BIL 160: Class Notes Exam 2
BIL 160: Class Notes Exam 2 BIL 160
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Date Created: 09/29/15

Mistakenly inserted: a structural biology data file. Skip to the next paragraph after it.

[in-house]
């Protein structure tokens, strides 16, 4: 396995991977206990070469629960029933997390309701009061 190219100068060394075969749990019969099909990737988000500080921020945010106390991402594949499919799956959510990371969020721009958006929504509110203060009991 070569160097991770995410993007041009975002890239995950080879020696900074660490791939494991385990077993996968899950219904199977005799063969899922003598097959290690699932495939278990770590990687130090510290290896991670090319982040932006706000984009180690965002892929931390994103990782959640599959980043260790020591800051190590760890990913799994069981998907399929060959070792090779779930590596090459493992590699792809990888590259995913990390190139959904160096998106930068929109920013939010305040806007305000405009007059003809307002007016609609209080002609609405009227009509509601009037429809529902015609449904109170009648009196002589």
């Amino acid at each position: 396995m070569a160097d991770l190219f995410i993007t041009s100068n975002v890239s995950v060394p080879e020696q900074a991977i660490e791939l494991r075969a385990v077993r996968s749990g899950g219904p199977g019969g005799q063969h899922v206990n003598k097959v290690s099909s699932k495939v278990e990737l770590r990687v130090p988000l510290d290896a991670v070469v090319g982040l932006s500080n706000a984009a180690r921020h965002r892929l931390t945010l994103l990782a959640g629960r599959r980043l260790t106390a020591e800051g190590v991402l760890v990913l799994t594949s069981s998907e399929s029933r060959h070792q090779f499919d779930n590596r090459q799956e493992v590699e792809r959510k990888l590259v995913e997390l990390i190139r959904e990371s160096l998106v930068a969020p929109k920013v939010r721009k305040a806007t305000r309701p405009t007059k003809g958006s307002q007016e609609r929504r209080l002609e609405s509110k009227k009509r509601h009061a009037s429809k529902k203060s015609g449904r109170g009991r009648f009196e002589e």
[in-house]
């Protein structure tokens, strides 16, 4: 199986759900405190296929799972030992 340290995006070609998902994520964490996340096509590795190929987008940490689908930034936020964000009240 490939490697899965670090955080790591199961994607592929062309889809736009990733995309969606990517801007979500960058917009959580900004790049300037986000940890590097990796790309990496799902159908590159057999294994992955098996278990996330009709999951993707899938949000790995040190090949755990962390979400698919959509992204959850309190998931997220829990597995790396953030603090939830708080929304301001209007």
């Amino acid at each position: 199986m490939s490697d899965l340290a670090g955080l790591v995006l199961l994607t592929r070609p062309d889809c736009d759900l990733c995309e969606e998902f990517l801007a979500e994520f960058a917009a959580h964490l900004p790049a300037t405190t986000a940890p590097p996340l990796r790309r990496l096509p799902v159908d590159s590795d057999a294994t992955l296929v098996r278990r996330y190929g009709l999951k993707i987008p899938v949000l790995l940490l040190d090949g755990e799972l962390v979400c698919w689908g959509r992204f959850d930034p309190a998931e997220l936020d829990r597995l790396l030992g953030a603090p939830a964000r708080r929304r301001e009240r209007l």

BIL Lect 7 02142013 Classical Model 0 Mutation only way to get genetic variation 0 Reverse mutation mutations that can change back to wild type from one generation to the next 0 There are cases where a single mutation can cause reproductive isolation The Balance Model 0 read about balancing selection Frequencydependent selection occurs when the tness of a genotype depends on its frequency 0 Mimicry coral snake and coral snake when organism mimics another organism 2 basic kinds n Bastian harmless species looks like harmful one u malarian Missed Class on 219 Abiogenesis life originated in 4 major phases 0 Generation of small organic molecules from abiotic precursors Joining these smaller subunits into macromolecules Pack these macromolecules into protocells 0 Now still working on origin of selfreplicating molecules that made inheritance possible Early Research in abiogenesis Abiogenesis is the origin of life from inorganic precursors Oparin wrote paper quotThe Origin of Lifequot 0 Suggested that chemical reactions in primitive oceasn could have created life Haldane published similar ideas Reducing atmosphere has a condition where is has very little oxygen Focus has turned to other places on earth as origin of life 0 Deep sea thermal vents 0 Outer space The First Biological Molecules Miller and Urey with their apparatus yielded building blocks of life Organic moecue have back bone of nd out Oro did similar experiment and yielded aso components of DNARNA Colloid substances dispersed throughout a liquid that keeps them in suspensions shaking salad dressing part bw oil and spices Oxidizing Atmosphere Oxygen catastrophe 226 Endosymbiosis TEST 2 will be on ect 710 HardyWeinbery Equilibrium principle stating that the genetic variation in a population will remain constant from one generation to the next in the absence of disturbing factors Zygotes fertilized egg cell Gametes sperm and ova Genetic drift In each generation some individuals may just by chance leave behind a few more descendents and genes of course than other individuals The genes of the next generation will be the genes of the lucky individuals not necessarily the healthier or better individuals Genotype the set of genes that an organism has AA Aa or aa 0 Gene a unit of heredity A or a Phenotype tallshort greenblue eyes 0 Tall allele 0 Green allele Transmission distortion exaptation Departure from HardyWeinbery Equilibrium when populations evolve How species originate thru reproductive isolation can no longer breed and produce fertile offspring Reproductive Isolating Mechanisms mechanisms that restrict gene ow bw species ie determines whether they can reproduce used to determine different species 0 Prezygotic isolating mechanisms prevent formation of viable zygotes fertilized egg cell 0 Environmentalspatial isolation same geographic region but microhabitatbreeding conditions differ 0 Temporal isolation differing periods of sexual activity 0 Behavioral isolation courtship rituals used to attract those who will produce fertile offspring 0 Mechanical isolation morphological structure differences prevent matingpollination o Gametic isolation sperm and ova not chemically compatible Postzygotic Isolating mechanism prevent hybrids from passing on their genes 0 Hybrid inviability zygote forms but dies parent DNA insufficient 0 Hybrid sterility viable hybrid produced but is fertile mule 0 Hybrid breakdown successive generations become more sterile and die out o 3 possible scenarios 0 species reinforcement hybrids have low tness reproductive isolation maintained bc lack of survival 0 species fusion if have weak reproductive isolation barriers could eventually share common gene pool 0 species stabilityhybrid equilibrium hybrids continually produced hybrids produced wo much survival hybrids may be superior and breed with each other hybrid speciation Reproductive isolating mechanisms can evolve as result of 5 factors or combo that change relative allele frequencies 0 Mutation 0 Small population size 0 Nonrandom mating 0 Migration 0 Natural selection No Mutation When mutant allele inherited new allele added 0 Whether mutant allele remains depends on genetic drift and natural selection o Mutation is raw material of evolution How new mutations might take up residence in a population 0 The Classical Model 0 Holds that one allele functions better than other and natural selection will increase proportion of better allele 0 Wild type phenotype phenotype most common in wild population Any other allele is mutant Forward mutation mutation of wild type allele to mutant form Reverse mutation when mutations change back to wild type Larger population more mutations o Mutations may result in phenotypic traits that are Adaptive maladaptive or neutral 0 The Balance Model 0 Phenomenon in which an allele that is maladaptive can be maintained because it is bene cial in some circumstances 0 Balanced polymorphism maintenance of stable frequencies of 2 phenotypic forms in single population 0 Mechanisms by which balancing selection works Heterozygote advantage heterozygous conditions confer a selective advantage n Ex sickle cell anemia kills but if it is recessive protects from malaria so still around Frequencydependent selection selective pressure against a particular aee changes with that aee39s relative frequency in the population a Positive frequency tness of genotype increasing prefers phenotype when more common a Negative frequency decreasing prefers phenotype when more rare 0 The Neutral Mutation Model genetic drift First proposed by Kimura Neutral mutation just went along for the ride No connection to natural selection 0 Neutral mutations central to idea of genetic drift In nitely Large Population Size 0 In nite population means in nite number of gametes but in nite population impossible Genetic drift changes in relative allele frequency due only to random sampling error 0 So even large populations have genetic shift due to random sampling error 0 Smaller population great chance of genetic drift 0 Can happen in 2 ways Founder effect small sample of breeding individuals from a large population in new area Bottleneck effect most members of large population removed leaving only few survivors Random Mating Means that alleles at a given gene locus combine with the frequency predicted by their frequency in the population 0 Probability of individuals of 2 genotypes mating is the product of the frequencies of those genotypes in the population 0 A 60 of the alleles o a 40 of the alleles o HW equilibriums 6 X 6 36 for AA 26 X 4 48 for Aa 4 X 4 16 for aa 000 0 so product rule for likelihood of AA mating with Aa is 36 X 48 17 o if big deviation from this prediction nonrandom mating can occur possibly changing relative genotype frequencies assortative mating can work in 2 ways 0 positive assortative mating individuals with similar genotype mate more often than the predicted frequencies Results in disproportionate number of homozygotes 0 negative assortive mating opposite Results in disproportionate number of heterozygotes o nonrandom mating inbreeding vs outbreeding o inbreeding occurs when closely related individuals breed more frequently than predicted prefer to breed with relatives 0 outbreeding prefer to breed with nonrelatives 0 small populations and inbreeding can increase the rate of evolution at any given gene locus No Migration Lossaddition of alleles from immigrationemigration will change allele frequency in population 0 Gene ow movement of genes bw populations or demes o Spreads good alleles that have arisen thru mutation 0 Has homogenizing effect is recipient population is small 0 Increase effective size of population 0 Lack of gene ow eventually leads to speciation Cohesive species species whose demes tend not to become reproductively isolated o Hybrids Evolution in ux 0 Hybrid zone area of contact where there may be limited hybridization bw 2 closely related species 0 lntrogression introduction of alleles from one species gene pool into another closely related species No Natural Selection Mutation can be 0 Bene cial adaptive o Deleterious maladaptive 0 Neutral In natural selection organism compete against each other 0 Winner are those that leave the most offspring Natural selection is not random it is directed change Tenets of evolution by natural selection 0 Overproduction organisms capable of producing large 5 of offspring o Hereditable variability 0 Competition must compete for resources 0 Differential reproduction ones with phenotypes that best exploit resources will leave most genes Darwin evolutionary tness measure of proportion of genes contributed to next generations Quantifying Relative Evolutionary Fitness 0 Fitness coefficient W expression of adaptive value of a genotype relative to other genotypes o Genotype that provides most offspring give tness value of 1 0 Selection coef cient measure of selective pressure against a genotype relative to other genotypes 0 Calculated as 1W Components of Fitness Selection at Different Levels 0 Natural selection can operate at different stage s of organism s life cycle individual gamete gene 0 Transmission distortion departure from expected 50 likelihood that any allele will be inherited Caused by 0 Meiotic drive gemeticgenic selection over representation of certain alleles in gametes Is a form of intragenic selection competition bw genes for a spot in individuals reproductive output 0 Postzygotic viability genetically based difference in ability of zygote to survive Other categories of selection 0 Zygotic selection differential mortality of an organism at any stage in its life cycle beyond gamete o Fecundity selection when one genotype is more fertile than another 0 Compatibility selection when combos of eggs and sperm of a particular genotype are more likely to produce viable offspring Sexual Selection based on ability to attract mate 0 Sexual dimorphism when individuals exhibit character that make them more attractive to mates have advantage 0 Can operate in 2 ways Members of one sex compete against each other for mates Members of one sex prefer a trait in members of opposite sex The Effects of Natural Selection 0 look at pic 0 stabilizing selection favor the average state of a trait directional selection one extreme is favored disruptive selection 2 extremes favored while average not 0 results in character displacement production of distinct phenotypes in population due to selective pressure Sum up 0 Organic evolution is change in genetic composition of a population via genetic drift nonrandom mating mutation natural selection Microevolution genetic change in species over time wo speciation Macroevolution genesis of 2 reproductively isolated taxa from single ancestral taxon Macroevolution The Genesis of Reproductively lsolated Populations from an Ancestral Population The Species Concept What makes a species a species Biological species concept based on reproductive isolation lf 2 individuals can produce fertile offspring they are same species Morphological species concept if they look the same they are the same Ecological species concept includes ecological niche of a species Phylogenetic species concept smallest group of individuals descended from a common ancestor Recognition species concept matingcourtship specializations taken into account Cohesion species concept even if share genes 2 species is have distinct phenotypes The Rate of Speciation how fast species separate Depends based on generation time stability of species genetic makeup Biological species concept based on reproduction isolation most useful Modes of Speciation Allopatric single population divided into 2 by geographic barrier Peripatric new species arises at edge range of original population Parapatric gradient of genetic difference develops across a species s range Sympatric speciation occurs without physical separation within range of ancestral population The Pace of Evolution Phyletic gradualism large changes occur due to gradual accumulation of many genetic changes Punctuated equilibrium major changes occur relatively suddenly Speciation Incipient species species on verge of becoming separated Means by which species change into different species 0 Anagenesis phyletic evolution change of entire population to a new form so different that the previous species is considered new species 0 Cladogenesis diversifying evolution divergence of 2 new species from a single ancestral species Adaptive Radiation When ancestral species creates new ones through cadogenesis and descendent species radiate into new ecological niches Sociobiology Edward 0 Wilson 0 Main tenet social behavior is at least partly under genetic control 0 Verno Copner WynneEdwards 0 Suggested that animals regulated their own population density via altruism risking loss of ones own fitness to improve tness of another 0 quotgroup selectionquot Idea that sometimes behave for the good of the group Stopped producing if population too high 0 Thought unlikely but explained by this 0 WD Hamilton 0 Maybe natural selection would prefer an allele that promoted altruism amongst relatives bc if relatives survive genes sti passed on Inclusive Fitness Individual Fitness and Kin Selection 0 individual tness the production of offspring by an individual 0 kin selection assisting relatives in rearing their offspring which may share some of the assisting organism39s genes 0 inclusive tness individual tness PLUS tness gained via kin selection activity 0 Depends on if species is solitary or social Kin selection is not altruism bc staying with group ensures better chance for survival 0 Certain insects are haplodiploid sexdetermination system in which males develop from unfertilized eggs haploid and females develop from fertilized eggs diploid 0 Supports assumptions Behaviors that foster genetic events are heritable Worker bees all have same drone father 0 So promoting one s own genes survival much more logical explanation of altruistic behavior than WynneEdward s idea of group selection Exaptation adaptive trait that started as neutral and became maladaptive or adaptive based on environment Why Natural Selection Doesn39t Produce Perfect Species 0 Selection can act only on existing variation in a population 0 Populations do not evolve traits bc they need them 0 Evolution is considered by the history of evolving organisms 0 Evolution builds on what is already present 0 New structures do not arise fully formed 0 Adaptive traits are often compromises 0 Nat sel Doesn t favors organisms that are versatile 0 Structure may need to perform several things but may not be ideally suited to each function 0 Genetic drift and environmental change may thwart natural selection o Founding populations separated from original may not be best suited to new environment 0 Environmental changed make different traits desirable from year to year The History of Life on Earth microevolution evolutionary change below the species level without reproductive isolation macroevolution evolutionary change at or above the species level The Origin of Life Originated via 4 major phases 0 The generation of small organic molecules from abiotic precursors Joining of smaller subunits into macromolecules proteins nucleic acids carbohydrate lipids Packing of macromolecules into protocells consisting of membrane internal space with uid 0 Origin of selfreplicating molecules that made inheritance possible Early Research in Abiogenesis o Abiogenesis origin of life from inorganic precursors Aleksandr Oparin 0 Suggested that chemical reactions in primitive oceans could gave eventually created life 0 John Burdon Sanderson Haldane 0 Published same idea but in english 0 But sparked race to discover how life had come to exist What was Primordial Earth like 0 Early atmosphere coZ h20 vapor h n ammonia hydrogen sul de co methane MillerUrey experiments suggests that primordial atmosphere had very little oxygen reducing atmosphere Cleaves 0 Suggested that atmosphere was at best only weakly reducing or even neutral 0 Other research suggests was richer in coZ and h2 l so more conducive to form complex organic molecules 0 Focus turned to deep sea thermal vents outer space The First Biological Molecules o MillerUrey made apparatus that simulated conditions of primordial oceans 0 Reaction solution yielded amino acids formic acid acetic acid urea 0 Gas portion yielded hydrogen cyanide formaldehyde other organic volatiles 0 Different proportions gave similar results as long as there was lack of oxygen 0 Joan Oro made similar apparatus that yielded 0 Sugars lipids components of RNADNA o Oparin working on another aspect of origin of life 0 Substances can be agitated to form colloids salad dressing 0 Mixed protein and polysaccharide mimicking early seas 0 Results tiny stable globular structures he call coacervates 0 Adding more substances yielded different results Lipids created membranelike sheet Enzymes and substrates functioned inside 0 Coacervate with working enzyme systems inside protobiont o Protobiont had some but not all properties of life 0 Properties of life Anatomy organized structure Metabolism Homeostasis Reaction to stimuli Growth and development Adaptability Ability to reproduce The Earliest Genetic Material RNA o Is simpler to construct Has enzymatic properties can modify its own structure and self replicate Can be reverse transcribed into DNA 0 John Sutherland 0 Demonstrated that making RNA from inorganic precursors simple as long as you know ingredients and order The Primordial Ooze Earth formed 455 billion years ago 0 As earth cooled pockets of water could persist making oceans 0 Still little to no oxygen Earliest life bw 354 billion years ago 0 First organisms were obligate anaerobes whose only metabolic pathway was fermentation Stromatolites oldest known fossils sedimentary rock with extant cyanobacteria The Origin of the Oxidizing Atmosphere Chlorophyll a o Earth s atmosphere had no oxygen until photosynthetic organisms appeared 0 Earth suffered oxygen catastrophe where cyanobacteria produced so must oxygen it cause an ice age 0 Chlorophyll a most primitive chlorophyll early ancestors of cyanobacteria First eukaryotic autotrophs appeared 1 billion years ago early forms of green algae Took 12 billion years of photosynthetic oxygen production to oxide iron in water and 02 began to go into atmosphere 0 6 billion years ago produced enough oxygen to cause 2 major changes 0 fermentation gave way to cellular respiration as major metabolic pathway 0 generation of ozone to protect from UV Allowed upper levels of ocean to be colonized 4 billion years ago land plants established Origin of Eukaryotes 2 process contributed autogeny inpocketing of external membrane formed internal network of membranes endosymbiosis proposed by Margulis o proposes that small energytransducing prokaryotes were either O ingested as prey internal symbionts inside larger prokaryotes primary endosymbiosis gave rise to heterotrophs must eat secondary endosymbiosis gave rise to photoautotrophic eukaryotes can make on food 0 O evidence in pic how plastids and mitochondria could have migrated to eukaryotes Bigger Things Geology and the Fossil Record How to tell age of fossils Relative dating recent strata layers on top 0 O O O Strata at different locations can be matched by presence of similar organisms know as index fossils Animals with hard body parts make best fossils shells bones Does not allow fossils to be dated in year but only relative to compared fossils Geological time scale made by studying fossils in various strata at different locations 0 Absolute Radiometric Dating 0 O O 0 Molecule exists in a stable form But sometimes molecule may exist as an isotope Radioactive isotope unstable nucleus to become stable emits radiation Carbon has relatively short halflife l so used to date Isotopes with longer halflives used to date older fossils o Halflife the time needed for half the nuclei to decay to stable form Measure proportion of isotope and its decay to determine how much time has elapsed since sample was formed Greater proportion of decay older the sample Carbondating used for young fossils 0 Methods for Absolute Dating Carbon Dating Uraniumlead dating old Amino acid racemization n Affected by climate so only use where temperatures have not changed Tracing Evolutionary Lineages o Transitional fossils show the progression of many different lineages of plants and animals Biogeography 0 Continental drift Pangaea single l Laurasia north and south I Gondwanaland further fragmentation o Subduction zone where one plate forced under another deep tranches o Sea oor spreading zone where volcanic activity causes ocean oor to splits ocean ridges Continental drift have major consequences for life 0 Habitats on and around changed Oceans became deeper Sea level thus lowered Costal areas more habitable bc moisture Inland areas cold and arid o Climates changed Canada and Antarctica were once in tropics Organisms forced to adapt migrate or die 0 Caused allopatric speciation Fossils of same thing found on different continents Mass Extinctions 5 major global extinctions o Permian Mass Extinction 96 of all marine life dies terrestrial animals suffered too 0 Close to time of huge series of volcano eruptions o Affects of lava and ash 0 Excess coZ rose global temp 0 Temp reduced ocean water cycling reducing oxygen content 0 Anaerobic bacteria overgrowth in ocean made toxic Cretaceous Mass Extinction more than half of marine life died and big number of terrestrial species dinosaurs 0 Possibly caused by Chixulub Comet Natural Selection vs Neutral Evolution Neutral Mutations Silentsynonymous mutation doesn t change the amino acid sequence encoded by particular gene 0 Neutral mutation can be any mutation that either 0 Has little to no phenotypic effect 0 Has no effect on Darwinian tness of the individual Kimura also proposed that 0 DNA should mutate at constant rate 0 Neutral mutations should become xed in populations at constant rate 0 that rate is the time it took for new mutations to arise and then spread randomly thru populations via genetic drift pseudogenes non functioning genes vs proteincoding genes 0 protein coding genes of the genome make up proteome 0 but genome entirety of organism s heredity info also contains genes that code for RNA noncoding functional DNA noncoding pseudogens genes that no longer appear to have any function 0 if true assume that more mutations in pseudogens than in proteome bc doesn t matter Molecular Clock 0 Neutral mutations accumulate at regular rate But 0 Neutral evolution is different in different organism lineages 0 Different genes evolve at different rates 0 Rate of neutral evolution can speed upslow over evolutionary time for any given gene 0 So study of neutral evolution can by examined using time frame We are the Results of Ancient Selection 0 By comparing ratio of nonsilent to silent mutations in particular genes can determine whether that gene has been under selective pressure Purifying selection codes from protein so vital that small change lethal therefore puri ed the gene by removing deleterious variations 0 Ratio 0 bc NSS and NS0 0 Neutral genetic drift 0 Not in uenced by natural selection silent and nonsilent mutations accumulate at equal rate 0 Ratio 1 0 Positive selection o If mutations tolerated resulting in new alleles some non silent mutations may result in alleles that function better and will be naturally selected Ratio is greater than 1 0 Positive Selection in Primate Genome FOXP2 protein necessary for language Gene Duplication and Gene Recruitment Step One 0 New genes come form preexisting genes 0 Mistakes can be made 0 during DNA replication mitosis 0 or during crossing over at meiosis Possible results Base pair substitutions Duplications Deletions These mutations can be deleterious bene cial or neutral Pseudogenes inactive genes in the genome 0 Gene duplication provide extra genes that become raw material for new functions that arise via mutation 0 Gene recruitment enlistment of a changedmutated version of a gene for a function that s different from original funcUon Gene duplication l gene recruitment l evolutionary innovation Citratefeeding e coli Pcpfeeding lrreducible Complexity Not Really Michael Behe said that many structures found in nature were irreduciny complex and couldn t be product of natural processes 0 Thought needed to have intelligent design Reconstructing the Evolution of a Complex System Snake Venom Gene coding for venom crotamine closely related to protein found widely in animal kingdom that provides antibacterial protection defensins Natural selection present in type of venom 0 Tree snake venom more effective on snakes 0 Ground snake more effective on rodents Poison vs venom 0 Poison must be ingested o Venom injected into blood stream From Simple Beginnings The Vertebrate Eye 0 Eye very complex but likely that evolved due to natural selection Vertebrate eye has lightsenesitive photoreceptor cells rods and cones in outermost layer of retina 0 When light hits dissociates into its two components opsin and retinal triggering brain to recognize light Rods night vision cones day vision o GPCRs family of proteins that are involved in sensing external stimuli GPCR mutated to become able to sense different types of light Developed into opsin Opsins differentiated into different types of opsins Eye structure evolved from patches of lightsensing cells on skin to eyes of today 0 Crystallins proteins that comprise lightfocusing lens 0 Transparent and stable 0 Evolved from genes that coded for heatshock proteins 0 Lens itself has heatshock protein properties Modi cation of Gene Expressions Can Change Phenotype o Mutations that change identity of protein not only way to change phenotype o Mutations can change timing of gene or degree to which gene is expressed Can have dramatic results 0 Central Dogma of gene expression 0 DNA is transcribed into RNA and RNA is translated into protein 0 Transcription Factors a protein that binds to speci c DNA sequence and controls how that segment is read 0 What happens to gene when bound to transcription factor Promote facilitates gene transcription Enhancer enhances transcription levelrate Repressor represses transcription levelrate 0 Any of these mutations can increase the production of a gene product decrease it or shut it off Early Development 0 As zygote develops thru cleavages DNA in each new cell is repackaged and modi ed 0 Some genes turn on expressed 0 Some turn off 0 Some code for proteins that turn other genes onoff 0 These proteins are called transcription factors Can be positive or negative 0 As embryo develops genetic instructions give cells instruction and are modi ed into different types of cells Hox Genes and Genetic Toolkits Every embryo has set of genes that determine body axes morphology segmentation limbs etc genetic toolkit ln toolkit are hox genes determine the identity of body segments 0 Expanded into different organisms thru duplication and recruitment 2 major lineages of animals protostomes and deuterstome reversed in body position 0 protostomes worms insects o deuterostomes vertebrates 0 but genes that determine where these systems will develop are homologous inherited from a common ancestor Changing Gene activity Can Change Phenotype How can major differences of beak shapes in nches happen 0 Low level of BMP4 long narrow beaks 0 High level of BMP4 wide deep beak o Calmodultin controls length of beak lowshort highong Placodes disks of skin cells in reptiles turning into feathers 0 Different expressions of placodes cause scale or different kinds of feathers Convergent Evolution evolution of 2 unrelated lineages towards similar form Wolf and tasmainian wolf Human eye and octopus eye Convergences start with different raw material Scientists who study phylogeny use both systematic and taxonomy to organize life into phylogenetic trees Taxonomy naming and classifying organisms Systematics determining evolutionary relationships among organisms Taxon 1 organisms judged by systematists to form a unit 0 Based on evolutionary decent from common ancestor Character a trait used by systematists to help determine evolutionary relationships bw different taxa 0 Character state speci c value of particular character This can be compared to other character states of same trait and be determined a Plesiomorphic primitive or n Apomorphic derived When comparing homologous characters also consider a Symplesiomorphies shared primitive characters a Synapomorphies shared derived characters Phylogenetic Trees Phylogeny evolutionary history of a species Can be represented in a phylogenetic tree 0 Node each branch point represents common ancestor of all taxa above that node on the tree 3 Domains of Life 0 Carl Woese classi ed living organisms into 3 major Domains based on nucleotide sequence of different types of RNA 0 Divergence of RNA can be used as index of how much time has passed since various taxa diverged from common ancestor 0 RNA appropriate bc All living things have RNA rRNA perform essentially same function in all living things rRNA relatively stable in terms of acquiring mutations slow rRNA can be compared across taxa to see where changes have occurred over evolutionary time 0 proposed 3 domains bacteria archaea eukaryote 0 Why Classify Aid to memory easier to remember characteristic of group rather than each individual Aid to prediction if taxon has particular traits likely that new member of that taxon will share some of these traits o Aid to explaining evolutionary relationships 0 To provide a stable relatively unchanging system of internationally recognizable names scienti c names Taxonomy describing naming classifying 0 Before 0 Classi cation based on subjective logic 0 Put like organism together which re ected a quotnatural orderquot kosmos 0 Scienti c names really long 0 Carl von Linne Linnaean System of classi cation 0 Each species nested into successively more inclusive taxonomic groups Domain kingdom phylum etc 0 Scienti c name genus species What is a Taxon Taxon group of organisms that have been classi ed together at any taxonomic level but without specifying that level 3 aspects of a taxon o taxon name dog taxon is carnivore o taxon rank mammalia is class there may be sub or super ranks species is only taxonomic rank with any biological signi cance 0 taxon s content tells us which organisms are believed to be most closely related in terms of evolutionary ancestry classi cation and levels of taxonomy o classi cation ordering of organisms into groups based on their relationships 0 alpha taxonomy describing and naming of species 0 beta taxonomy arranging species into system of higher classi cation 0 gamma taxonomy study of biological aspects of species Nomenclature rules for describing and naming organisms Basic Rules of Biological Nomencalture Commissionscodes are independent of one another Taxon only has one correct name No 2 species may have the same name Must be latin or Iatinized Accepted name based on publication priority whoever describes rst gets to name Name of superfamily must be based on that type genus the rst genus to be described in a given family Practical application of Taxonomy Taxonomy can be used to stop harmful pathogens 0 By identifying speci c species 0 Or identifying group and know how to kill it 0 Finding new species 0 Tracking bioterrorism Systematics reconstructing evolutionary relationships Taxon has dimensions in space geographical range and time evolutionary history systematist interest in both Outgroup analysis method that provides the most parsimonious explanation for which characters are primitive and derived 0 Outgroup is a taxon related to the assemblage of the ingroup but not included within it 0 So all taxa of ingroup should share about same level of evolutionary relationship with the outgroup 0 Characters in ingroup and out group primitive 0 Characters unique to ingroup derived 0 The more synapomorphies common to subsets of ingroup the more recent their common ancestry is Constructing Phylongenies that re ect common ancestry the goal of systematists All members of any taxonomic group should share a common ancestor o Monophyletic taxon all taxa derived from a single common ancestor Sometimes phylogenies don t accurately re ect evolutionary relationships o Polyphyletic taxon taxa derived from more than one common ancestor o Paraphyletic taxon only some of the descendants of a common ancestor Sometimes true evolutionary relationships cannot be determined with available data 0 Form taxon morphotaxon formed on basis of shared similarities in morphology Brief History of Systematics 3 major schools of thought used to classify living organisms o classical evolutionary considers both common ancestry and specialization after branch point so thought monophyletic and paraphyletic taxa were considered acceptable 0 phonetic classi ed on basis of overall similarity with little concern for evolutionary relatedness problem with convergent evolution 0 cladistic system one used today 4 tenets u only quanti able feature of evolution is cladogenesis branching from a common ancestor n all taxa must be monophyletic n all evolutionary relationships must be measured in terms of recency of common ancestor a rank of taxon automatically determined by age of common ancestor only derived characters informative more shared derived traits more recent common ancestry stem taxon gives rise to daughter taxa cladogenesis fossils are extant taxa fossil organism cannot be considered ancestral to an extant taxon if more than one possible cladogram consistent with data choose most parsimonious tree one with fewest steps Forces that Drive Evolution 5 criteria that must be met for a population Not to evolve no mutation no migration no natural selection nonrandom mating inbreeding vs outbreeding small populations meanings of Microevolution genetic change in species over time wo speciation Macroevolution genesis of 2 reproductively isolated taxa from single ancestral taxon random genetic drift changes in relative allele frequency due only to random sampling error mutation When mutant allele inherited new allele added assortative mating 0 positive assortative mating individuals with similar genotype mate more often than the predicted frequencies Results in disproportionate number of homozygotes 0 negative assertive mating opposite Results in disproportionate number of heterozygotes immigrationemigration affects allele frequencies migration natural selection 0 stabilizing selection favor the average state of a trait o directional selection one extreme is favored o disruptive selection 2 extremes favored while average not HardyWeingberg equilibrium genetic variation in a population will remain constant from one generation to the next in the absence of disturbing factors 5 factors that can cause a population to evolve mentioned above Know Gene a unit of heredity A or a Allele expression of gene tall or short Population species in same area that breed Deme local population Gene pool polymorphism variants of same trait in a gene pool Homozygous AA aa Heterozygous Aa Tenets of evolution by natural selection 0 Overproduction 0 Variable hereditability 0 Competition 0 Differential reproduction Sexual selection dif From assortative mating 0 based on ability to attract mate 0 Sexual dimorphism when individuals exhibit character that make them more attractive to mates have advantage ghting or attraction Founder effect small sample of breeding individuals from a large population in new area Bottlebeck effect most members of large population remove leaving only few survivors 0 Physiological adaptation vs evolutionary adaptation ony populations evolve o origin of Species and Macroevolution 0 meaning of mutation forwardreverse mutations 0 wild type phenotype most common in wild population 0 exaptation adaptive trait that started out as neutral Classical new bene cial aee formed and continued bc of natural selection Balance maladaptive trait kept alive because has some bene ts Neutral Mutation Model allele is neutral and just went along for the ride central in genetic drift Meaning balanced polyporphism heterozygote advantage frequencydependent selection selective pressure against a particular alee changes with that aee39s relative frequency in the population 0 search image owl develops eye for mice 0 hybrid zone where close species could make hybrids reproduction isolation o hybridization 0 hybrid speciation Calculate Fitness coefficient W genotype that produces most offspring 1 Selection coefficient 1W measure of selective pressures against certain genotype Meaning Gamete sperm and ova Zygote fertilized egg cell Transmission distortion departure from this expected 50 likelihood that any given allele will be inherited Meiotic drive process that results in the overrepresentation of certain alleles in the gametes produced during gametogenesis Postzygotic variability geneticallybased differences in the ability of zygotes to survive Fecundity selection occurs when one genotype is more fertile than another for whatever reason Compatibility selection when combinations of eggs and sperm of a particular genotype are more likely to produce viable offspring than other combinations Mechanisms of reproductive isolation Postzygotic isolating mechanisms 0 Hybrid invariablity sterile breakdown dies Prezygotic isolating mechanisms 0 Behavior temporal geograhic Speciation Allopatric single population divided into 2 by geographic barrier Peripatric new species arises at edge range of orginal population Parapatric gradient of genetic difference develops across a species s range Sympatric speciation occurs without physical separation within range of ancestral population Meanings Anagenesis changes so much just becomes new species Cladogenesis evolves into 2 new species Incipient species species on verge of becoming separated Adaptive radiation When ancestral species creates new ones through cladogenesis and descendent species radiate into new ecological niches Character displacement Altruism scara ce for good of group Group selection sometimes behave for good of group Kin selection assisting relative in rearing of offspring Individual tness the production of offspring by an individual Inclusive tness individual tness PLUS tness gained via kin selection activity